Ever since my son began to speak, the majority of his sentences have been punctuated by the same word.
“I had a great day at school today, Daddy!”
“Can we have tacos for dinner tonight, Daddy?”
“I love you too, Daddy.”
These last few years, however, especially as we approached the end of his elementary school days this spring, the word doesn’t seem to get thrown around with the same fervor as it did when he was smaller. It makes sense, I get it. I was there, too, once. It just gets to the point where saying it isn’t cool.
That certainly doesn’t mean I have to like it.
There is a pretty easy metaphor of growing-up as the constant opening and closing of different chapters that, when binded together, comprise the multi-layered novel that is childhood. Many of those chapters have already played out with my son, of course. He learned to walk and talk almost a decade ago, and my head is full of other monumental occasions such as his first day of kindergarten, finally taking the training wheels off his bike, and more recently, the arrival of double-digit birthdays.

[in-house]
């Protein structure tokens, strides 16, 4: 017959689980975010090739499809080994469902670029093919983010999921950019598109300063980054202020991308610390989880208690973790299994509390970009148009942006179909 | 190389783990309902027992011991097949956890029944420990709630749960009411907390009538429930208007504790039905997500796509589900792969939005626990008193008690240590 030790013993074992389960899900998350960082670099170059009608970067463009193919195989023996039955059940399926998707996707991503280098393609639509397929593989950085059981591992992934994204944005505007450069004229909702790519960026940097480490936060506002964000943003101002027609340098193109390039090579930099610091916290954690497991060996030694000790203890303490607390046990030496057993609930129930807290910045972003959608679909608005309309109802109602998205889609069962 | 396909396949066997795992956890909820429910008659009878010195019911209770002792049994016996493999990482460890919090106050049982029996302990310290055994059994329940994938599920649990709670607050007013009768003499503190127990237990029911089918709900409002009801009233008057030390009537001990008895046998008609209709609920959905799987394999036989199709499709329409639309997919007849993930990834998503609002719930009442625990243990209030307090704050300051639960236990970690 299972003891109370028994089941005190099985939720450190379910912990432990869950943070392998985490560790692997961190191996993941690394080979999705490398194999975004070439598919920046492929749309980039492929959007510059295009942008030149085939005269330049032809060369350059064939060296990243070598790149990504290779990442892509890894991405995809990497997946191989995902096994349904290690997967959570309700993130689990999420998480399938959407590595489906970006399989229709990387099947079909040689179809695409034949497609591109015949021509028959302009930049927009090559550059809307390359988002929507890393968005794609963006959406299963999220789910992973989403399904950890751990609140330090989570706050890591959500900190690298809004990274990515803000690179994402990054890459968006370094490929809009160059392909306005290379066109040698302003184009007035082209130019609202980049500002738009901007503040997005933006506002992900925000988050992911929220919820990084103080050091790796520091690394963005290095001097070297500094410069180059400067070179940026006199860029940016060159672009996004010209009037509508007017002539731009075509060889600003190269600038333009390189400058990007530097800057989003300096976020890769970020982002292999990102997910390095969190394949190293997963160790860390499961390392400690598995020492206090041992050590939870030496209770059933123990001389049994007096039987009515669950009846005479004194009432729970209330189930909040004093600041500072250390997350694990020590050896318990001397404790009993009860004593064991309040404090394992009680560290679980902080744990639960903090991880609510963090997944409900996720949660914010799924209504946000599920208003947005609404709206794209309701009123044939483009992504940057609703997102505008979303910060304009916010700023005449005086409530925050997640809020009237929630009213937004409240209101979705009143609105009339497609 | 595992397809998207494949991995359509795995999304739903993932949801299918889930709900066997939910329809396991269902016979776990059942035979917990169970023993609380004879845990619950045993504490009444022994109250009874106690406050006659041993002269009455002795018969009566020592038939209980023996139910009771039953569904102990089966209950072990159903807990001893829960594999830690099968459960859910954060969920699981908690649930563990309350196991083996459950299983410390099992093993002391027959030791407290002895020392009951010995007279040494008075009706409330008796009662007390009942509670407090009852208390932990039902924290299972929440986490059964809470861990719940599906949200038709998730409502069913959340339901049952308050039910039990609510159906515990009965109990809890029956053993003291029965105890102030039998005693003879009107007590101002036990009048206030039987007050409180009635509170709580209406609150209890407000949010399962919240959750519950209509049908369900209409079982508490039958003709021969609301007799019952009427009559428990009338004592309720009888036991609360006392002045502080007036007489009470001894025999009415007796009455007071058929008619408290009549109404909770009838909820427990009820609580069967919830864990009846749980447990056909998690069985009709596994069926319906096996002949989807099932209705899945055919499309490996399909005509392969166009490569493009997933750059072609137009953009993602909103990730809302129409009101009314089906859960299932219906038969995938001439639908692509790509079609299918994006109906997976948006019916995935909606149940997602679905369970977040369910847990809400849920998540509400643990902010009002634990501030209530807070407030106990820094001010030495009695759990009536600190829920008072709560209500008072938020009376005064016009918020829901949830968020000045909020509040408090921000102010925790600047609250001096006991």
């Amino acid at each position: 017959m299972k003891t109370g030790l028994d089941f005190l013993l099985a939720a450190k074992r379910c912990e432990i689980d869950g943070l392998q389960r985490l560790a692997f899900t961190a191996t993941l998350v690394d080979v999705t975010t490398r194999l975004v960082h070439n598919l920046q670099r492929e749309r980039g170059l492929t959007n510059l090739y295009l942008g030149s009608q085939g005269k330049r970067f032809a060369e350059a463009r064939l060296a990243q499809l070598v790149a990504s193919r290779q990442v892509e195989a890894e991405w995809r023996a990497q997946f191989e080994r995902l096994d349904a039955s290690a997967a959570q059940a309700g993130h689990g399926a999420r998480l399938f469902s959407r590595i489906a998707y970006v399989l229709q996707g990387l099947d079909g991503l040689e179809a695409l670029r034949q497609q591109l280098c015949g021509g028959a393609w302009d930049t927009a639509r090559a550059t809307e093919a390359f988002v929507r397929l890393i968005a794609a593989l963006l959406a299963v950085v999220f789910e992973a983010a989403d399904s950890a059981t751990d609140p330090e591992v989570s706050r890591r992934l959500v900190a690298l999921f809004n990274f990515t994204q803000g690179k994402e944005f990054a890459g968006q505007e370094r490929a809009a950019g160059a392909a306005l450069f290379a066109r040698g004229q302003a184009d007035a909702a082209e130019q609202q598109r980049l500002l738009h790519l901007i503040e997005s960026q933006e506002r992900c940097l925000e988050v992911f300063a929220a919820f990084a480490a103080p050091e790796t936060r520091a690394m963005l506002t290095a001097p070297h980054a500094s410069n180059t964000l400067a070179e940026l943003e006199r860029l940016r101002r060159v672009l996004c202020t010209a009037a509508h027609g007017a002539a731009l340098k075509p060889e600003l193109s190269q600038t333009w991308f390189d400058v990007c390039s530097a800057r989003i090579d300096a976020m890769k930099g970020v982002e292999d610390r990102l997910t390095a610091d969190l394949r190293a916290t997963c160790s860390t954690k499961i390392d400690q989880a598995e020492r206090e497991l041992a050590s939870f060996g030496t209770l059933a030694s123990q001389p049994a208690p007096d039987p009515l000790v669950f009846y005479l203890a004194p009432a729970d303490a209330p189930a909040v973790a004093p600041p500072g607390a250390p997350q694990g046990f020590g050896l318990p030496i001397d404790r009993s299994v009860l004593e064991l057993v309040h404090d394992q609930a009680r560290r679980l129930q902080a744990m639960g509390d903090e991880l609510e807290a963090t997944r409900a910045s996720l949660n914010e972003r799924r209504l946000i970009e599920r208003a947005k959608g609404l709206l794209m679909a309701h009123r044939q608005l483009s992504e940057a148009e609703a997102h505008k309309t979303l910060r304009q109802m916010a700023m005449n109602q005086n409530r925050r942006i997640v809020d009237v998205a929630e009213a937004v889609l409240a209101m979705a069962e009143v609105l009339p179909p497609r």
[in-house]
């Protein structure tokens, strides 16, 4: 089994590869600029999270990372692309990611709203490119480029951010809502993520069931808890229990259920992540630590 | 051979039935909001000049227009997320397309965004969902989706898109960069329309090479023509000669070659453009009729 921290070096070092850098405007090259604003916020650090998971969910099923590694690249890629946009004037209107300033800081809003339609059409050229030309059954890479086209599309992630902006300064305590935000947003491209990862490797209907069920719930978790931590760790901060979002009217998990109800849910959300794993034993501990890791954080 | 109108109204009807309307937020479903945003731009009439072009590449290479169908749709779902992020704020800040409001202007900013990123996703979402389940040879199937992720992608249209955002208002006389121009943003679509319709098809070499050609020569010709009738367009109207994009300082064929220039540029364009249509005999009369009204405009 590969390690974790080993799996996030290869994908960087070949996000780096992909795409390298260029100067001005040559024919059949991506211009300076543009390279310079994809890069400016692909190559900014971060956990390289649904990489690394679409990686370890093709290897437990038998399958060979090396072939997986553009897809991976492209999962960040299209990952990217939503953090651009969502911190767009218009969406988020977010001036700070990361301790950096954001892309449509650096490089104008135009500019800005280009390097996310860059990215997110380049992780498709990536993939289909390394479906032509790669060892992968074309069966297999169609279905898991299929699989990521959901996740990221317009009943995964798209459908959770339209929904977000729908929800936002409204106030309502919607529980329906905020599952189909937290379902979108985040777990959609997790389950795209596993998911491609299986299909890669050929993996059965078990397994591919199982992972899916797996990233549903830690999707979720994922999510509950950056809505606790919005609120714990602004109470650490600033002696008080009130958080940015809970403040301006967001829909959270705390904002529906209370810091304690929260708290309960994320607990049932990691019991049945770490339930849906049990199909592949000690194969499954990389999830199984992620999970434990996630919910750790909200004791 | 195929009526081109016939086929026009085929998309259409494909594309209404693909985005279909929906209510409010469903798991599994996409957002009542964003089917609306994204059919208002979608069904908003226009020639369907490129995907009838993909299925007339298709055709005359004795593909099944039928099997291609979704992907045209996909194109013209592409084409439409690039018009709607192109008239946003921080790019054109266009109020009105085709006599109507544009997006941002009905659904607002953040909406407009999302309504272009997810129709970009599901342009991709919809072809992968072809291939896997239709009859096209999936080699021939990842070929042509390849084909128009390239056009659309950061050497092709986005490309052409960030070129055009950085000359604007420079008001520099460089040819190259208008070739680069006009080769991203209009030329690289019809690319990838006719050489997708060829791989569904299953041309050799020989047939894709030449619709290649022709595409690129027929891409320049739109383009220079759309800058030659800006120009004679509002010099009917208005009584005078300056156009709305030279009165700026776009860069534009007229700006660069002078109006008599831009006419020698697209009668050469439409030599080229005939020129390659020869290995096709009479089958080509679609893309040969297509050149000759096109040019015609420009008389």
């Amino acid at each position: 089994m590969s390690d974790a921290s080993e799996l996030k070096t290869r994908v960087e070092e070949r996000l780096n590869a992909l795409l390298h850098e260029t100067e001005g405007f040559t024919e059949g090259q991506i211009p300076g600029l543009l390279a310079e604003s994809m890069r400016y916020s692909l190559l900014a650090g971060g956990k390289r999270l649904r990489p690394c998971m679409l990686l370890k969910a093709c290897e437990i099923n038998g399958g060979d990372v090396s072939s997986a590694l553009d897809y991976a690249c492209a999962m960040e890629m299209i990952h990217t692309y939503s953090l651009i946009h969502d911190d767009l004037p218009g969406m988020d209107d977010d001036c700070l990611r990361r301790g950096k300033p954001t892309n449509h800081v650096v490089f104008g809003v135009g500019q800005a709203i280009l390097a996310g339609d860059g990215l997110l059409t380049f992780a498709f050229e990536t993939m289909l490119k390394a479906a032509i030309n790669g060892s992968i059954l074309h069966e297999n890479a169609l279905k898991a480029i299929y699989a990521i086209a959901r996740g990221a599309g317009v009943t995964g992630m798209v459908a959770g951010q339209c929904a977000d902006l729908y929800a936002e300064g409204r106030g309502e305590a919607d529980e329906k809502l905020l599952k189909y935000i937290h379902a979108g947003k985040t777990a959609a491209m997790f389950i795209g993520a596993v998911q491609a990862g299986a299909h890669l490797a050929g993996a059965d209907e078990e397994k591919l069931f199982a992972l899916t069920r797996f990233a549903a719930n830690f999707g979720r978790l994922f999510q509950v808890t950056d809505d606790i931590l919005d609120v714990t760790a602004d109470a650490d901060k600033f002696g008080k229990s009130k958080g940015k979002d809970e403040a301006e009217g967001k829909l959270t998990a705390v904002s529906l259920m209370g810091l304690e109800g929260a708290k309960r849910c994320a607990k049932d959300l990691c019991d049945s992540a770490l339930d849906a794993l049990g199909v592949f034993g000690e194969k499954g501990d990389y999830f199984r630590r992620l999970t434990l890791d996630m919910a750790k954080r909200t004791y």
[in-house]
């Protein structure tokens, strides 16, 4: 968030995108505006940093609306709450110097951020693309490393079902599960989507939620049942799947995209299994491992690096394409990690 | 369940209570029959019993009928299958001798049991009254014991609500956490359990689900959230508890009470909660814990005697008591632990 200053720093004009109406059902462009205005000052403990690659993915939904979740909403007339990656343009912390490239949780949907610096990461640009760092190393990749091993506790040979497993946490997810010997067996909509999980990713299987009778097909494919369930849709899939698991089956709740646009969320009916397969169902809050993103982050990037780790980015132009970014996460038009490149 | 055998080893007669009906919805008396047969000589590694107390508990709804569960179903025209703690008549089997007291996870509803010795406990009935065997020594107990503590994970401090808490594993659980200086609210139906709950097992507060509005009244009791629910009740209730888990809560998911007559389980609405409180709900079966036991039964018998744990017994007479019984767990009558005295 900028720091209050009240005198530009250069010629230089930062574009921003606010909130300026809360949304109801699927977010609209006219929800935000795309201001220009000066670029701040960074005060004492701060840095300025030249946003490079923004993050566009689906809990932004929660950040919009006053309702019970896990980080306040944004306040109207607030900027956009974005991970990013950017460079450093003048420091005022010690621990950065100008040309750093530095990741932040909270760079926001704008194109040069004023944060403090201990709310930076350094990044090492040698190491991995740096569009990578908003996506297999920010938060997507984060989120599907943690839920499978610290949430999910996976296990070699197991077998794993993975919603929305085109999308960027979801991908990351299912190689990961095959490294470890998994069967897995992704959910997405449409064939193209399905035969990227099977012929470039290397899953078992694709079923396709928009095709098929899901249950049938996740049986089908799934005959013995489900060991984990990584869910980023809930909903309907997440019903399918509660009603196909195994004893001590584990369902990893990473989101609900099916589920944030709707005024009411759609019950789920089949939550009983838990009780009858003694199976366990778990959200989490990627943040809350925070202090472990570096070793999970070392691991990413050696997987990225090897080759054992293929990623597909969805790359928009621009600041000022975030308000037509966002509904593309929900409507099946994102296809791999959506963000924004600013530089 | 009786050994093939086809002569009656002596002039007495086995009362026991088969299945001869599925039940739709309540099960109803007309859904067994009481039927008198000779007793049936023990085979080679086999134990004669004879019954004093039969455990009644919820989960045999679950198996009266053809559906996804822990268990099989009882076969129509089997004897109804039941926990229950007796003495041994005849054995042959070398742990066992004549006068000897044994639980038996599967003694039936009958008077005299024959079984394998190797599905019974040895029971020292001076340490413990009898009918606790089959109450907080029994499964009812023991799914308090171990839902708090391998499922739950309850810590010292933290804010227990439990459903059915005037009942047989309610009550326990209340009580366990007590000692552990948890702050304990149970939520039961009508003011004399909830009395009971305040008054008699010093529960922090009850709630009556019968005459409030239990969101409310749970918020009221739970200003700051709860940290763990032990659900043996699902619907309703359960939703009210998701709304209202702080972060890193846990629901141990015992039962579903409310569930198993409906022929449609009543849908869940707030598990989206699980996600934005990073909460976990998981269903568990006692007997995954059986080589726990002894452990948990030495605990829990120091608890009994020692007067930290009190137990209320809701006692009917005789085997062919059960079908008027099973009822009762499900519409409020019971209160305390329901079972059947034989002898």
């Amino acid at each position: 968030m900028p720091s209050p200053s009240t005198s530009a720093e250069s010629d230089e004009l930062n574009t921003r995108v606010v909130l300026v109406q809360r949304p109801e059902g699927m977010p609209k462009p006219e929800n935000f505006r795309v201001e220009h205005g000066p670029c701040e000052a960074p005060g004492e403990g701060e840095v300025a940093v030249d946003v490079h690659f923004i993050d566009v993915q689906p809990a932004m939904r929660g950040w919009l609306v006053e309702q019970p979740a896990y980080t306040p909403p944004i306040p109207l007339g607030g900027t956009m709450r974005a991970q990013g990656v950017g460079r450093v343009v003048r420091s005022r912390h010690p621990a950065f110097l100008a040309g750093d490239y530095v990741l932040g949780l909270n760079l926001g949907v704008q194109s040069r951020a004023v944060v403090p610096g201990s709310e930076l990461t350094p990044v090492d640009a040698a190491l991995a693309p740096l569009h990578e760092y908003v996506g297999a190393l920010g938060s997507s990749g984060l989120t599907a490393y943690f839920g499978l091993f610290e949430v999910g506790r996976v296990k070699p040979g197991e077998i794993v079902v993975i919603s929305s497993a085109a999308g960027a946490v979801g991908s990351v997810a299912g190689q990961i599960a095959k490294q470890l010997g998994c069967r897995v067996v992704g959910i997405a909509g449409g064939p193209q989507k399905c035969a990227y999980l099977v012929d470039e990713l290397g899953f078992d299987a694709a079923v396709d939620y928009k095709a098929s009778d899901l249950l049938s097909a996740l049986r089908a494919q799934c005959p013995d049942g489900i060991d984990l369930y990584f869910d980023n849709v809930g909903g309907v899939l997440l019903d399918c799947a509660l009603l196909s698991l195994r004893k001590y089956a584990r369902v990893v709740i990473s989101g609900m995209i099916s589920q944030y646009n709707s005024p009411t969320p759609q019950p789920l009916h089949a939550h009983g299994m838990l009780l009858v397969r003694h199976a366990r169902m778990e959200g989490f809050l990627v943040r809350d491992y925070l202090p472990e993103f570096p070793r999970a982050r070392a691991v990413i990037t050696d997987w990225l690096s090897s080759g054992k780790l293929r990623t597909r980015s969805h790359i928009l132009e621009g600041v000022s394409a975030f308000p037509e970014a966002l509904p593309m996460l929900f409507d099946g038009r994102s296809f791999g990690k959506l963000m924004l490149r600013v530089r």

Looking back though, it has been those little moments that I seem to treasure the most—letting him win at a game of Go Fish or Chutes and Ladders, pretending I loved the movie Cars as much during the 100th time we watched it together as I did our first, or not quite staying in between the lines while coloring at the kitchen table.
Yet all those memories seem to have been accompanied with that one simple word.
“Thank you, Daddy!”
“Do you want to play with me, Daddy?”
We have arrived at the point where the tears no longer flow over every little thing, and where a trip to the ice cream store does not fix a bad day like it used to. But when I talk to my son now, I can see his mind go places I had not yet seen it go before, and it is exciting to watch it unfold. Now when we talk he can articulate hopes and fears, work through concepts and ideas, and begin to lay out a simplified trajectory for his developing dreams that when listening to, make me realize that he still thinks he is capable of anything.
But in all of that dialogue, “Daddy” seems to be slowly fading away, replaced with this new character that’s taking a bit of getting used to.
I will be the first to admit to being far from perfect, and this whole parenting thing has been a case study in learning on the fly. Yet every time I look at my son, I cannot help but feel proud to see the man he is becoming, in spite of my many mistakes and overreactions along the way.
Here’s to the future, because I can only image that hearing, “I love you too, Dad,” is not all that bad, either.